In a time of chaos, uncertainty, and immense environmental, economic, and social challenges, valuing sustainability over traditional ‘progress’ has been a remarkable paradigm shift. But even powerful environmental movements seeking systemic change have left their leaders exhausted and empty, decrying the ways of the world but neglecting their own wellbeing and identity.

A sustainable society is often defined as “one which satisfies its needs without diminishing the prospects of future generations”. – Brundtland Commission Report, Our Common Future (1987).  But how can we create sustainable communities that can evolve and meet the needs of the current crisis? And how can we create a more holistic and inclusive approach to sustainability that can benefit us all in a greater way?

One first step towards those questions may be found in combining my studies in Environmental Leadership at Naropa University with the framework discussed at the Byron Fellowship of PLACE (Presence, Love, Awareness, Connection and Effectiveness). Maybe these reminders can lead us on the journey of creating sustainable communities.


If you don’t know where you are-

You don’t know who you are-

Wendell Berry


PRESENCE: When I speak about presence, I refer to the act of being and living fully in the moment, embracing things just as they are.  For presence to occur there has to be a connection and an alignment between the body, the mind, and the soul – a synchronization of the three– Everything we create is all in the present moment – “Breathing in, I calm body and mind. Breathing out, I smile. Dwelling in the present moment I know this is the only moment.” Thich Nhat Hanh. Presence requires an openness to take life experiences as they are, trusting our inner wisdom and allowing our true self to come forth genuinely.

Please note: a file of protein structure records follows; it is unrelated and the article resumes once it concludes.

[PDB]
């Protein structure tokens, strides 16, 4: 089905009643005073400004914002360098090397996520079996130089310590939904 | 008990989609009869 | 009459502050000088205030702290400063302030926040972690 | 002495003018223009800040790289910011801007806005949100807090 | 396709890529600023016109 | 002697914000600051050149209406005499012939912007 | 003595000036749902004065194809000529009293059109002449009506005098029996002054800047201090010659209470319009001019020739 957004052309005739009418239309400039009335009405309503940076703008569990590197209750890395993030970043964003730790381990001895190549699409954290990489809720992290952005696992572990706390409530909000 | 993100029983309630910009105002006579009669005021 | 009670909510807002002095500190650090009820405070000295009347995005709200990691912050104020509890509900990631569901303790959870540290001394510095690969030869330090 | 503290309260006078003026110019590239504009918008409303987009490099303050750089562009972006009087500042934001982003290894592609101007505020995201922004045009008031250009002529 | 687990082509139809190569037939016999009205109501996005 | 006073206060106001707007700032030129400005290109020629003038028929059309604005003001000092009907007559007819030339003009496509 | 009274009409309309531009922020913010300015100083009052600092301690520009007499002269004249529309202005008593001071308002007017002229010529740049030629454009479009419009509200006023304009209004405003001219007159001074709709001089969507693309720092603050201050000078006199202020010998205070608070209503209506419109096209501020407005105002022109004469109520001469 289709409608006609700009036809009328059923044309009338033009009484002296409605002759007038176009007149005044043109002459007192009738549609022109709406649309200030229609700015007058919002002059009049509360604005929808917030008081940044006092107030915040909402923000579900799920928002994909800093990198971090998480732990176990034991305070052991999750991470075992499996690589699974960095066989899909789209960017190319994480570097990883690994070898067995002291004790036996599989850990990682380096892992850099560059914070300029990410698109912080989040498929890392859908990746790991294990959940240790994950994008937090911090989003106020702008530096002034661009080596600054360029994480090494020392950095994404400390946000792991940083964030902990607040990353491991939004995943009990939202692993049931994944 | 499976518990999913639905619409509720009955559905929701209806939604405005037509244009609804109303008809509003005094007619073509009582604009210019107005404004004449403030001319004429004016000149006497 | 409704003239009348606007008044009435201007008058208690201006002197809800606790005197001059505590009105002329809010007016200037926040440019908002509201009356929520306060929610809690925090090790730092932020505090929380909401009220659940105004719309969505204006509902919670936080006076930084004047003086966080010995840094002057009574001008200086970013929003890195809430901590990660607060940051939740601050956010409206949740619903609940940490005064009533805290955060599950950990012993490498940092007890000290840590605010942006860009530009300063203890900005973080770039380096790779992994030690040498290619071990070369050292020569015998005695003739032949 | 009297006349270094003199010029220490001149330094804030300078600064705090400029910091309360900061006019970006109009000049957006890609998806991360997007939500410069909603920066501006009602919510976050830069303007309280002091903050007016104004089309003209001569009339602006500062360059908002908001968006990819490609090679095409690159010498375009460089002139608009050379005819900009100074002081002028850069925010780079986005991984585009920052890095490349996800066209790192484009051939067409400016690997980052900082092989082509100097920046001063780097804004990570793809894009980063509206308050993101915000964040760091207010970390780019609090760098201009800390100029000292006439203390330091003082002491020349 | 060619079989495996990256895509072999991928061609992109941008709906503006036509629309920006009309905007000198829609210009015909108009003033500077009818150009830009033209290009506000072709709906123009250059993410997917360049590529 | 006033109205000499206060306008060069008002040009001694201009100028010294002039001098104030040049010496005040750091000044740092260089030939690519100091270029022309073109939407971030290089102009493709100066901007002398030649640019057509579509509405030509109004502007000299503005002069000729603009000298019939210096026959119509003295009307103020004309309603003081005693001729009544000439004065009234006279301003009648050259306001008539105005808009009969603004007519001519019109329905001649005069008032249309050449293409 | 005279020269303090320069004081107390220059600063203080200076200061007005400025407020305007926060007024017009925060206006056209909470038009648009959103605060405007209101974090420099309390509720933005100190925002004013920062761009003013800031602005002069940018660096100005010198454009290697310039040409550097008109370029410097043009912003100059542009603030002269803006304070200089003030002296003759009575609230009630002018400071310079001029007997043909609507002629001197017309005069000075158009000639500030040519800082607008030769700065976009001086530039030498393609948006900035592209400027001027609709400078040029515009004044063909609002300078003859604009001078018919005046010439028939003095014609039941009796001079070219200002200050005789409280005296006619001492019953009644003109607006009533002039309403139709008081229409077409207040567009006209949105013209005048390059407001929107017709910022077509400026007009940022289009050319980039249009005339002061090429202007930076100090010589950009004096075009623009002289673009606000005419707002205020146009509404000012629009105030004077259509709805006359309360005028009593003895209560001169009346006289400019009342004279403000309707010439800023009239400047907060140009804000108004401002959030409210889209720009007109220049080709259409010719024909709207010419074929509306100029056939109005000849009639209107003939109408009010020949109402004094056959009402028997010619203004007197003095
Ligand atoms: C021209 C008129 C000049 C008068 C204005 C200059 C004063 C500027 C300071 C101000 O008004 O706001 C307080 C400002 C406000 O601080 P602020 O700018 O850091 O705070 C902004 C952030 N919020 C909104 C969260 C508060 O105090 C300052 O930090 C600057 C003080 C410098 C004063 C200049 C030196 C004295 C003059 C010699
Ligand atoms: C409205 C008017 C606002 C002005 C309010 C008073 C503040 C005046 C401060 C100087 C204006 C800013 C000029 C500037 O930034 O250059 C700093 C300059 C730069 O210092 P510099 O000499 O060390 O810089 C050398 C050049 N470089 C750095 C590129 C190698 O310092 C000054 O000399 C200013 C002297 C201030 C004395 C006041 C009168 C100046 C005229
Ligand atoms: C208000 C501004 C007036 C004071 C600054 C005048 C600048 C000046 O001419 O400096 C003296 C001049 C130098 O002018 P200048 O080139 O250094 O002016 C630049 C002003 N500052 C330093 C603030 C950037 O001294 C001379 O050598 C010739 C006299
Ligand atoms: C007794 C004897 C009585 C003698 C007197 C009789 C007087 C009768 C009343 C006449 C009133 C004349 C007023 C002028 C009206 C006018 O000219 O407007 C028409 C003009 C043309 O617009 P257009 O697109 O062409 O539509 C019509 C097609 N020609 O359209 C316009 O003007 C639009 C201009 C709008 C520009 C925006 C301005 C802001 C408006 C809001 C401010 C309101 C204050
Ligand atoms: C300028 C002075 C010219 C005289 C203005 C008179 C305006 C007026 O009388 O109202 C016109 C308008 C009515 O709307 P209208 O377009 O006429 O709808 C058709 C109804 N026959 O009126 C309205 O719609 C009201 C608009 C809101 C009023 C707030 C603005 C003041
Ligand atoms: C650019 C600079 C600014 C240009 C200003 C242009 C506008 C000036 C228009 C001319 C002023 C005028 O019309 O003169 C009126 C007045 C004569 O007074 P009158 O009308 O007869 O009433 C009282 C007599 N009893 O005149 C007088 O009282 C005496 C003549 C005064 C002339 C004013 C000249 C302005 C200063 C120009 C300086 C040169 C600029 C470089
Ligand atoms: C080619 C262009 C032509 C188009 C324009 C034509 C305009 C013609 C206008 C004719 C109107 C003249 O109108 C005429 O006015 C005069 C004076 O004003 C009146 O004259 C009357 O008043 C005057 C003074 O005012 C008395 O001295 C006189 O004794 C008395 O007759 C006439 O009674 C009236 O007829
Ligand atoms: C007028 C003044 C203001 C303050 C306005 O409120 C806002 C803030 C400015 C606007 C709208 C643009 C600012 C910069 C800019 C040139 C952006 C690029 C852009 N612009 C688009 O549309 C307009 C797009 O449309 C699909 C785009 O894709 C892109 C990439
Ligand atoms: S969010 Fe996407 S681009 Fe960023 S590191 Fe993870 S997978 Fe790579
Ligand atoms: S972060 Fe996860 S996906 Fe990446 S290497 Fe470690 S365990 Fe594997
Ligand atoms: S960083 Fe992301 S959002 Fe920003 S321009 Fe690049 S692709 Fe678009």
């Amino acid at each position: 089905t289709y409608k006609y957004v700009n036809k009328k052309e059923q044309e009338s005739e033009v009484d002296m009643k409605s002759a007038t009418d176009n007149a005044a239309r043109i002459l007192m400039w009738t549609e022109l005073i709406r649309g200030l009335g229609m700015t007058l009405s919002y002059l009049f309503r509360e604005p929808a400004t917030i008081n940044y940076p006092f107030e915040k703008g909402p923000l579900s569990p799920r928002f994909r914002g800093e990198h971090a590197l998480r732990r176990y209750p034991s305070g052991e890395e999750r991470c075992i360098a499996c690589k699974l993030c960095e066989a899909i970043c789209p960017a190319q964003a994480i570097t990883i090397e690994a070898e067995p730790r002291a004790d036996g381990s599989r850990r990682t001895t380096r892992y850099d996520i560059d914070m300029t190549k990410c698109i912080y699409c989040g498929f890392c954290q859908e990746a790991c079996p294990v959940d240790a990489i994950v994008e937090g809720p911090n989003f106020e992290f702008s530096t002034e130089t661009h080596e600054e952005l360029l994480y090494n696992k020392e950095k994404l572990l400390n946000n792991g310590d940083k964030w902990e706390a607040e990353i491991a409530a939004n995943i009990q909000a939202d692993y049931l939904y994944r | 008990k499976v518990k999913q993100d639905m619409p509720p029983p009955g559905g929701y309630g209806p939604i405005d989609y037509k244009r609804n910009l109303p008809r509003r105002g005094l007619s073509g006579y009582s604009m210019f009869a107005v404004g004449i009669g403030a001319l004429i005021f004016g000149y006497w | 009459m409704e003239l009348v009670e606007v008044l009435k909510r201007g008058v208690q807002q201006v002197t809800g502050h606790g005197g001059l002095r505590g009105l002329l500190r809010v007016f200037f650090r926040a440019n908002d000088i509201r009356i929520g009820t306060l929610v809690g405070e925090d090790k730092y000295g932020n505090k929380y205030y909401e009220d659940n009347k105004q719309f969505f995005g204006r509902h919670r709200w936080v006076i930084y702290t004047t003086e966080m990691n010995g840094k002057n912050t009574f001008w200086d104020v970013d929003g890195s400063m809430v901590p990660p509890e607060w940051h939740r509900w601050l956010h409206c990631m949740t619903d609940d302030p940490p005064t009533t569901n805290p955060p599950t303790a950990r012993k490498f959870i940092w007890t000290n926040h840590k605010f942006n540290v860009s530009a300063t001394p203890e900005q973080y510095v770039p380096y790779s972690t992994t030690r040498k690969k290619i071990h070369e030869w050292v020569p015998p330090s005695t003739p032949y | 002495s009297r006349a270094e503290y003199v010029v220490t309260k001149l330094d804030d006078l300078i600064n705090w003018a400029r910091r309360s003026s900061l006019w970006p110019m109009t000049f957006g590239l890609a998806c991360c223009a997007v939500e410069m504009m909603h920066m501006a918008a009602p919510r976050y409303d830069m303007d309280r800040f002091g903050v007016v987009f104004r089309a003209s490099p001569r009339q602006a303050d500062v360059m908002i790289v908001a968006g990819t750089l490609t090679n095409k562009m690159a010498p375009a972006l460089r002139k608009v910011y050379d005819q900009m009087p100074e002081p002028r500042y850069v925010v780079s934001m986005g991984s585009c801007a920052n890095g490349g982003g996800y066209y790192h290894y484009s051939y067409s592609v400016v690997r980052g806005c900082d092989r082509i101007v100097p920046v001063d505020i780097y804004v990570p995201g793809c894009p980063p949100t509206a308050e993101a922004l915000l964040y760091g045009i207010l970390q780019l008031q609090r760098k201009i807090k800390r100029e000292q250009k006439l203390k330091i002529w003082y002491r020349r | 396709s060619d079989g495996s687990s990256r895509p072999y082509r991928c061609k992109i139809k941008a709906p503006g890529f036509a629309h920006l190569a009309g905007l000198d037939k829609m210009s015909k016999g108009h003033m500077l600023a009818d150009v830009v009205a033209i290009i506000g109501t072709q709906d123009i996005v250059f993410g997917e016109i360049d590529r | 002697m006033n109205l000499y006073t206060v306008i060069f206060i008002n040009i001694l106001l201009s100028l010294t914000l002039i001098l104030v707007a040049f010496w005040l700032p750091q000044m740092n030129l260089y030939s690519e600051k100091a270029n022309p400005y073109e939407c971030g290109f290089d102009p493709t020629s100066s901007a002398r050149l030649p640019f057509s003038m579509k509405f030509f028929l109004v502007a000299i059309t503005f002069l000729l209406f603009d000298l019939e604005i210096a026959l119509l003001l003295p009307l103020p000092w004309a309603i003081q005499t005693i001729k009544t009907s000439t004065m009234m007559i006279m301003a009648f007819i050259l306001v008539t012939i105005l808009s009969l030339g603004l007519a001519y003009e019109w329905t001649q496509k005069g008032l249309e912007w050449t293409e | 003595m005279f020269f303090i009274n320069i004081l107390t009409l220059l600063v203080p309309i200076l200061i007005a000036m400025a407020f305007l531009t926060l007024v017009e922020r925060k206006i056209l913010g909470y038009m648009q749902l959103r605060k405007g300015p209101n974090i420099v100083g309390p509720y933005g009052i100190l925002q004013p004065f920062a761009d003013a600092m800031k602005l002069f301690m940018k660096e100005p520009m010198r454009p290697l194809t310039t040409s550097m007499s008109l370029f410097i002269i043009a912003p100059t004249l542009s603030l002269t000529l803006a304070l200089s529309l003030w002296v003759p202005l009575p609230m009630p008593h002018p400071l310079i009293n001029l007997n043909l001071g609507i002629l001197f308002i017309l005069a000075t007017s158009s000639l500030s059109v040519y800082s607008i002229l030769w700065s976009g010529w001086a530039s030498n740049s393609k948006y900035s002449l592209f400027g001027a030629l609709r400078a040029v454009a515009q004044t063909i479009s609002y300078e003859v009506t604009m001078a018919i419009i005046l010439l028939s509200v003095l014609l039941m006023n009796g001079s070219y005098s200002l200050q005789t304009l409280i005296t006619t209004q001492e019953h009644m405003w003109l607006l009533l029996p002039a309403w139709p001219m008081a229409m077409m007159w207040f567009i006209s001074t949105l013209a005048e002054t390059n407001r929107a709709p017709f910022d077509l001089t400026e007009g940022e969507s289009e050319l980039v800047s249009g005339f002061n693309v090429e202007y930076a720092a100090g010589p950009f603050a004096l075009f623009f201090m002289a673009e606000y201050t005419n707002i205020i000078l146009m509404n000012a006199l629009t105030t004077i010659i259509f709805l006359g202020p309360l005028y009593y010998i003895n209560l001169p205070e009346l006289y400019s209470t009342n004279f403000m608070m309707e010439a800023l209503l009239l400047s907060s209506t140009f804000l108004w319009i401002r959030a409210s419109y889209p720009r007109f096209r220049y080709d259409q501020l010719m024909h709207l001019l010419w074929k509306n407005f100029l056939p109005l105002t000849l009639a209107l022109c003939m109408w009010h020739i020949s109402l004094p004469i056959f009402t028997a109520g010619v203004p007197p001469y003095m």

LOVE: As change agents and community leaders, the embodiment of love may be the most powerful answer of all. How can we internalize and externalize compassion and loving kindness for others but also for ourselves? Compassion arises from understanding and acceptance of the “fundamental basic goodness” in all beings meeting people where they are at; letting go of expectations, judgments and beliefs in an unconditional relationship. The world today needs those who can lead from their heart, from within and with humility; leaders who will inspire positive change not just by what they say or what they do, but who they are. In a pool of bleeding hearted young people, self-love is the often neglected foundation of this capability.

AWARENESS: Our brains are being trained to be mindless via ever-present and constant stimulation, which can lead to a lack of attention in everything we do.. The practice of mindfulness offers us the possibility to develop self-awareness by helping us practice being genuinely present by focusing in one thing at a time. Only then we can really share what is meaningful from within and bring forth our authentic self into the world. The blind have lead the blind for too long.?? Should we put this?? Contemplative practices such as meditation, are one method to pursue awareness.

CONNECTION: The world today needs resilient leaders with a strong awareness of the interconnection and the interdependence of all living systems in the planet. We cannot longer think that we a separate from each other, but open our eyes to see we are all one and interconnected. As Vietnamese monk Thich Nat Hahn quoted: “We shall not be, we shall all “Interbe”. As soon as we believe the lie that is our separate fates, we risk creating into a self-absorbed and destructive world.

EFFECTIVENESS: The famous “talk the talk, walk the walk” is still not any far from being true.  We can be very knowledgeable or think we are, but sometimes it is much better to be the “learner” than the “knower”. Effectiveness is now proven to be valued in a much broader way than only by measuring profits, results or success. We can be much effective leaders and change agents, if we are able to be open to change, act genuinely, with humbleness and leading through our values and truth from the center of our heart.

When we forget who we are in the context of where we have come from and where we are now, we are lost and burn out. It’s important as leaders of the sustainability movement to continue to pursue our foundational identities, in all aspects, not just intellectual. We need to pursue interconnectedness grounded in place. Real sustainability starts from within.

Mahatma Gandhi says: “Be the change you want to see in the world”. Despite its commonality, its depth still holds true. I cannot guarantee change in others, not the world, but I can pursue intentional change within my own heart. Only then, from that place, I can truly lead by example and help this world become a more sustainable home for all.

Ana Lucía Fariña, MBA

Byron Fellowship 2011

MA Candidate in Environmental Leadership at Naropa University.